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Valley district earns “unsatisfactory” rating in annual school bus inspection

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THERMAL, Calif. - The California Highway Patrol visited the Coachella Valley Unified School District the same day News Channel 3's special report Left Behind aired, and the district essentially failed its annual terminal inspection.

Documents obtained by News Channel 3 show the inspection was conducted between June 25-28 and earned the district an "unsatisfactory rating."

Failure to make the recommended fixes before the next inspection could result in criminal or civil charges being filed against the district.

"Left Behind" detailed the ongoing decertification of CVUSD vehicles by the CHP due to the district's failure to comply with the Paul Lee Safety law, mandating most school transportation vehicles in California be installed with child safety alert systems (CSAS) by March 2019.  CVUSD either did not have, or had defective CSAS.

However, terminal inspections, required every 13 months, not only look for CSAS compliance, but other safety and maintenance items like working brakes or lighting, or fire extinguishers on buses and whether drivers are appropriately licensed.

"This is basically a snapshot of their safety management program," said Karen Brown, California Highway Patrol Motor Carrier Specialist.

Read CVUSD's most recent terminal inspection:

The terminal inspection conducted in June of 2019 listed a number of violations which garnered the district the "unsatisfactory" rating including:

  • drivers who didn't accurately report the condition of their vehicles.  For example, a door that was held closed by duct tape, a defective steering system, and CSAS marked as "ok" when in fact they did not work.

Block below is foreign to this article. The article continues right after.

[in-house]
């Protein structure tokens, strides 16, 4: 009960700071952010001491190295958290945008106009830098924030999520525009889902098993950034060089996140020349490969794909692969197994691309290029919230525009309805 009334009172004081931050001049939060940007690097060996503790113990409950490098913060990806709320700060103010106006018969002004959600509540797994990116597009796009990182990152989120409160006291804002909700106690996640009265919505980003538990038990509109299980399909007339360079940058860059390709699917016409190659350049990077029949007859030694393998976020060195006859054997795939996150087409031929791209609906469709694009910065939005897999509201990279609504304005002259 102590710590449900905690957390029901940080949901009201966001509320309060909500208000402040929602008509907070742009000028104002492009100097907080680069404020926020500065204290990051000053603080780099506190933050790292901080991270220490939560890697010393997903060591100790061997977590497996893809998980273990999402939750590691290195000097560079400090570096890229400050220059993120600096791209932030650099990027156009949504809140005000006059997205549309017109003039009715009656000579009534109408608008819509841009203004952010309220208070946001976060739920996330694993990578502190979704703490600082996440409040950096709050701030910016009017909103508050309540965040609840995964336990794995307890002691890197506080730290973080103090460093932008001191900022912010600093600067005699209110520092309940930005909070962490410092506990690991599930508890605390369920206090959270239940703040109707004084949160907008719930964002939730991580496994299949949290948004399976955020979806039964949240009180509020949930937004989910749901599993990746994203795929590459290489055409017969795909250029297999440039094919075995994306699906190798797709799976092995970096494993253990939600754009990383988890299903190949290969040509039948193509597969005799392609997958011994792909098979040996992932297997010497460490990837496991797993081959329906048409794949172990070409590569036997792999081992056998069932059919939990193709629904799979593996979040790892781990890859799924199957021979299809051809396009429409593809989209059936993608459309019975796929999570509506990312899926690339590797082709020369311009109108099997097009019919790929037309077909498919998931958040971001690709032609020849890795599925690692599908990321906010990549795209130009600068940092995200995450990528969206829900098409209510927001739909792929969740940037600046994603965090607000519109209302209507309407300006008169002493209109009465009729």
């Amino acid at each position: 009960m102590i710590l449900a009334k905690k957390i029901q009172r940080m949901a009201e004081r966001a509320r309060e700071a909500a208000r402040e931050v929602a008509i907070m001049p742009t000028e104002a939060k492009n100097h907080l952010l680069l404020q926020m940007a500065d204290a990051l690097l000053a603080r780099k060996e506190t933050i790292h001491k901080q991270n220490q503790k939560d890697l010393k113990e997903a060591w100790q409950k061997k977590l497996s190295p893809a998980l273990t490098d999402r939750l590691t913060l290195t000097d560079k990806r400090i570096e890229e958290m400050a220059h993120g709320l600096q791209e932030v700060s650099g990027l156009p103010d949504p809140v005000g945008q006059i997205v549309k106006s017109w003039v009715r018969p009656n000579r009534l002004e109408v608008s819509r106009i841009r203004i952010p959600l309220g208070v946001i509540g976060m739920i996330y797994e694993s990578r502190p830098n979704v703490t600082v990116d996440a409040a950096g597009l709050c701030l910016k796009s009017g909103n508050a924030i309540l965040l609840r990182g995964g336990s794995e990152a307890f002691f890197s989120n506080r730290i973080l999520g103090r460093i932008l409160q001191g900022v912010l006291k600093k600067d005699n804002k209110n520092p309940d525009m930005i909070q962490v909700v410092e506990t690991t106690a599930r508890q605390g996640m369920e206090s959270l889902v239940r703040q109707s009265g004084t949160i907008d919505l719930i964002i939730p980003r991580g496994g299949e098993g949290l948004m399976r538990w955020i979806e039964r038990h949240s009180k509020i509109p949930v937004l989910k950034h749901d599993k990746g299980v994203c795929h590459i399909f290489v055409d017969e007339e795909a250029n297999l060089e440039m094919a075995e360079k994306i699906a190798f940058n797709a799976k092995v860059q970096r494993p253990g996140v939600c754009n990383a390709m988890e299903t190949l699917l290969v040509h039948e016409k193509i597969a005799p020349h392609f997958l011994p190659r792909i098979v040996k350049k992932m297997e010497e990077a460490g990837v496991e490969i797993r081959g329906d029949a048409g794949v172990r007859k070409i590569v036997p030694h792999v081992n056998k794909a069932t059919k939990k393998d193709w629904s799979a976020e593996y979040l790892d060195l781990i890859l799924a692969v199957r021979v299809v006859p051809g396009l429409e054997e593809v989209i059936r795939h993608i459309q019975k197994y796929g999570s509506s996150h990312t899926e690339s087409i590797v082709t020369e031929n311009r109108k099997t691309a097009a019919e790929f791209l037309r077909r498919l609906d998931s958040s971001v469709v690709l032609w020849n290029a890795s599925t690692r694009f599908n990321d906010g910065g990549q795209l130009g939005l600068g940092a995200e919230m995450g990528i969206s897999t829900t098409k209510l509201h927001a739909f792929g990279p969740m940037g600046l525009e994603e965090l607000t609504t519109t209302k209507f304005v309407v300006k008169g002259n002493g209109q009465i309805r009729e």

• more than 20 percent of vehicles in the inspection sample were placed out of service. 
  • buses more than 150 days past their mandated inspections.
  • drivers who worked longer than 80 hours during eight consecutive days.
  • a bus driver who transported children to summer school despite recognizing "pre-trip" that the "steering lash was excessive" on that vehicle.  The vehicle was subsequently pulled from service by the district after CHP requested an inspection on it.  

"It is very important to have that communication for a preventative maintenance program to work.  Especially with a critical item such as steering."

CVUSD failed two inspections in a row in 2017, but were given a "satisfactory" rating in 2018.

Transportation Director Apolonio del Toro referred all requests for comment to Assistant Superintendent of Business Services Erik Lee.

The district did not respond to repeated efforts to solicit comment about the "unsatisfactory" rating.

Brooke Beare

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